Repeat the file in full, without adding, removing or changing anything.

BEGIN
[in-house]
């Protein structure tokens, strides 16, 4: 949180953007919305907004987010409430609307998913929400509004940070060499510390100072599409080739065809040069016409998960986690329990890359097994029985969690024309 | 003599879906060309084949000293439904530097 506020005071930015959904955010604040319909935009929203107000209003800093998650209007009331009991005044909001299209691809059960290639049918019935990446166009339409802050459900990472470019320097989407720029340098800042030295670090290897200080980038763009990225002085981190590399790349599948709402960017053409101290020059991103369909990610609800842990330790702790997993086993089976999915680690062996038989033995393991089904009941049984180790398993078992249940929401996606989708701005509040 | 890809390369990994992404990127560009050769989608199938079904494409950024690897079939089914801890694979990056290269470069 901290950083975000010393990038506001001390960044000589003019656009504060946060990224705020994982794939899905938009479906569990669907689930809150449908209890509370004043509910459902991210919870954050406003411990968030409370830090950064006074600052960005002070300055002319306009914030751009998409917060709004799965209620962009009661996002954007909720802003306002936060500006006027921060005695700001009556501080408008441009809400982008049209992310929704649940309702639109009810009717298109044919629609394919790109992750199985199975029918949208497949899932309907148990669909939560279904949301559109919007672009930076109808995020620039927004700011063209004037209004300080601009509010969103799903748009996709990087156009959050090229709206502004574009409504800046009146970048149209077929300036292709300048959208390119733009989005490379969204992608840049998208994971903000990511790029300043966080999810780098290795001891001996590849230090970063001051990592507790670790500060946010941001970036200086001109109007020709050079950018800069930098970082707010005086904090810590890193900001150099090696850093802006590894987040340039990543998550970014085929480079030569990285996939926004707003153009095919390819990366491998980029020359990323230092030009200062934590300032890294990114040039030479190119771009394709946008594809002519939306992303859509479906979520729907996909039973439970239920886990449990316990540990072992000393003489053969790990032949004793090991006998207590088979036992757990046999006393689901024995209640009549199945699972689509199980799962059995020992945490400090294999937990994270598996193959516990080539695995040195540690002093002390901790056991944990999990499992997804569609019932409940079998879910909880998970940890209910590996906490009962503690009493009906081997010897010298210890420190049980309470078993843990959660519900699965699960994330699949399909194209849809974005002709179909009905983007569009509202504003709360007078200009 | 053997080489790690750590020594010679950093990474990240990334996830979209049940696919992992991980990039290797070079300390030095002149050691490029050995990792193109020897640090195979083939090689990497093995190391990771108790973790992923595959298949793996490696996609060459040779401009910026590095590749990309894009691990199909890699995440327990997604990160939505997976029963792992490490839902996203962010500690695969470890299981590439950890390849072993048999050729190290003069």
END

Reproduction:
[in-house]
């Protein structure tokens, strides 16, 4: 949180953007919305907004987010409430609307998913929400509004940070060499510390100072599409080739065809040069016409998960986690329990890359097994029985969690024309 | 003599879906060309084949000293439904530097 506020005071930015959904955010604040319909935009929203107000209003800093998650209007009331009991005044909001299209691809059960290639049918019935990446166009339409802050459900990472470019320097989407720029340098800042030295670090290897200080980038763009990225002085981190590399790349599948709402960017053409101290020059991103369909990610609800842990330790702790997993086993089976999915680690062996038989033995393991089904009941049984180790398993078992249940929401996606989708701005509040 | 890809390369990994992404990127560009050769989608199938079904494409950024690897079939089914801890694979990056290269470069 901290950083975000010393990038506001001390960044000589003019656009504060946060990224705020994982794939899905938009479906569990669907689930809150449908209890509370004043509910459902991210919870954050406003411990968030409370830090950064006074600052960005002070300055002319306009914030751009998409917060709004799965209620962009009661996002954007909720802003306002936060500006006027921060005695700001009556501080408008441009809400982008049209992310929704649940309702639109009810009717298109044919629609394919790109992750199985199975029918949208497949899932309907148990669909939560279904949301559109919007672009930076109808995020620039927004700011063209004037209004300080601009509010969103799903748009996709990087156009959050090229709206502004574009409504800046009146970048149209077929300036292709300048959208390119733009989005490379969204992608840049998208994971903000990511790029300043966080999810780098290795001891001996590849230090970063001051990592507790670790500060946010941001970036200086001109109007020709050079950018800069930098970082707010005086904090810590890193900001150099090696850093802006590894987040340039990543998550970014085929480079030569990285996939926004707003153009095919390819990366491998980029020359990323230092030009200062934590300032890294990114040039030479190119771009394709946008594809002519939306992303859509479906979520729907996909039973439970239920886990449990316990540990072992000393003489053969790990032949004793090991006998207590088979036992757990046999006393689901024995209640009549199945699972689509199980799962059995020992945490400090294999937990994270598996193959516990080539695995040195540690002093002390901790056991944990999990499992997804569609019932409940079998879910909880998970940890209910590996906490009962503690009493009906081997010897010298210890420190049980309470078993843990959660519900699965699960994330699949399909194209849809974005002709179909009905983007569009509202504003709360007078200009 | 053997080489790690750590020594010679950093990474990240990334996830979209049940696919992992991980990039290797070079300390030095002149050691490029050995990792193109020897640090195979083939090689990497093995190391990771108790973790992923595959298949793996490696996609060459040779401009910026590095590749990309894009691990199909890699995440327990997604990160939505997976029963792992490490839902996203962010500690695969470890299981590439950890390849072993048999050729190290003069």